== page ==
A Battleground for the Foreseeable Future
Bitter Lemons International
Bob Woodward’s four books chronicling the wars of President George W. Bush are sensitive barometers of conventional wisdom in Washington. Whereas the first volume, published in 2002 at the height of the self-righteous nationalism gripping the capital after the September 11, 2001 attacks, hailed Bush’s self-confidence in acting to protect the homeland, the 2008 installment depicts the same man as cocksure and incurious. This much is not news. More educational are Woodward’s hints about the worldviews that will outlast this unpopular administration, embedded in the organs of the national security state.
Consider the words of retired Gen. Jack Keane, reported by Woodward to have been spoken to Gen. David Petraeus in Baghdad in March: “We’re going to be here for 50 years minimum, most of the time hopefully preventing wars, and on occasion having to fight one, dealing with radical Islam, our economic interests in the region and trying to achieve stability…. We’re going to do it anyway because we don’t have a choice.”
“Here,” in Keane’s formulation, was not Iraq, but the sprawling theater of operations for US Central Command, or CENTCOM, of which Petraeus will assume control when his tour in Iraq is over. Keane’s message to Petraeus was clear: CENTCOM, whose borders happen to coincide roughly with those of the Islamic world, is where the action is, now and as far as the eye can see.
While Keane is known as the architect of Bush’s “surge” in Iraq, and is a favorite of neo-conservatives and other hawks, his ideas about US grand strategy are common across the ideological spectrum that matters in Washington. Hardly anyone of political weight has learned from the Iraq debacle, or the disaster in Somalia, or the September 11 attacks for that matter, that the United States is too heavily deployed or too bent on having its way in CENTCOM’s domain. John McCain and Barack Obama both speak of sending more troops to Afghanistan, though Obama would remove them from Iraq first. No one in a position to work in the next White House has advocated that the US give up its role, inherited from Britain, as praetorian guard of Persian Gulf oil or its more expansive mission to stamp out fires throughout what Carter-era National Security Adviser Zbigniew Brzezinski called the “arc of crisis.” The arguments are about how this hegemonic stance can be maintained to maximum advantage and at minimum cost.
This is not to suggest, in crude fashion, that the existence of CENTCOM caused the September 11 attacks and will inevitably provoke a reprise. It is rather to say that the American strategic and political classes are acutely aware, as never before 2001, of the importance of a "forward-leaning posture" in the Middle East to the overall health of US superpower status. The threats they perceive to the free flow of the region’s oil, two thirds of the world’s proven reserves (as cannot be repeated often enough), come not just from radical Islam and failed states, but also from the grasping, and growing, giants Russia and China. The prospects of relative US decline are to be confronted, not managed. The Washington mandarins, of both parties, care little for international cooperation: They believe in power, and they trust no one but themselves to wield it.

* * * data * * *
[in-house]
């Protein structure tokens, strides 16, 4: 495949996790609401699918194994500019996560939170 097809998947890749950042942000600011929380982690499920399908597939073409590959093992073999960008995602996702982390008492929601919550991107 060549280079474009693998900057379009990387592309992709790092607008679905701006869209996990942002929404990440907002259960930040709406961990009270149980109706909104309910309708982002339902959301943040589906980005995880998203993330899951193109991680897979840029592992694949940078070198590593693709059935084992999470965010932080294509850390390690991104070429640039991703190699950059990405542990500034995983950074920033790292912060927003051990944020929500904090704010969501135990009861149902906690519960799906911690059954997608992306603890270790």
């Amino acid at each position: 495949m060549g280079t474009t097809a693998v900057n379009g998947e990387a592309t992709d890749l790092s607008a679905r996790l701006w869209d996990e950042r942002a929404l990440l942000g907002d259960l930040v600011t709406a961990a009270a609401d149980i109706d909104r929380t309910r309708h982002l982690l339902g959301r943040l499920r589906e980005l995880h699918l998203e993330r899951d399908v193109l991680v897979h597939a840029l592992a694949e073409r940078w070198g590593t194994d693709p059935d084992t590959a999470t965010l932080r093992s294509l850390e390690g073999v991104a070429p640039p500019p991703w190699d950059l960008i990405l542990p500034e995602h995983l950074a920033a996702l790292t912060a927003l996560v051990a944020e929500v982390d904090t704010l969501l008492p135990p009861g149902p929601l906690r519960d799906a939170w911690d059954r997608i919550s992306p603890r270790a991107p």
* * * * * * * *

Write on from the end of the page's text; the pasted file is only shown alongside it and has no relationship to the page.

Of course, both parties prattle, as they do every electoral season, about weaning America off “Middle Eastern oil.” But even assuming a series of presidents with the political will and capital to make the necessary policy changes, the task will outlive all of their terms. Denmark, which has so many wind turbines it exports 90 percent of the electricity, still consumes vastly more oil than renewable energy, in large part because of the automobile. The US, with its wide open spaces and exurban subdivisions, will continue to need more and more oil to sustain living standards at home, even as domestic production slips and competition for control of foreign fields toughens. More to the point, the strategic stakes in the Persian Gulf will only heighten. Whosoever polices the Gulf safeguards the single most important commodity for the world economy.
The peoples of the lands under CENTCOM’s umbrella can hope for a smarter, more inquisitive, less bellicose American president than the boy-king whose bungling Woodward reveals. Such a chief executive might have the skill to forestall the wars that Keane foresees. But, barring the advent of a foreign policy establishment in Washington with genuine vision and appropriate humility, the fundamentals of political economy dictate that, in some shape or form, the greater Middle East will remain a battleground for several Septembers to come.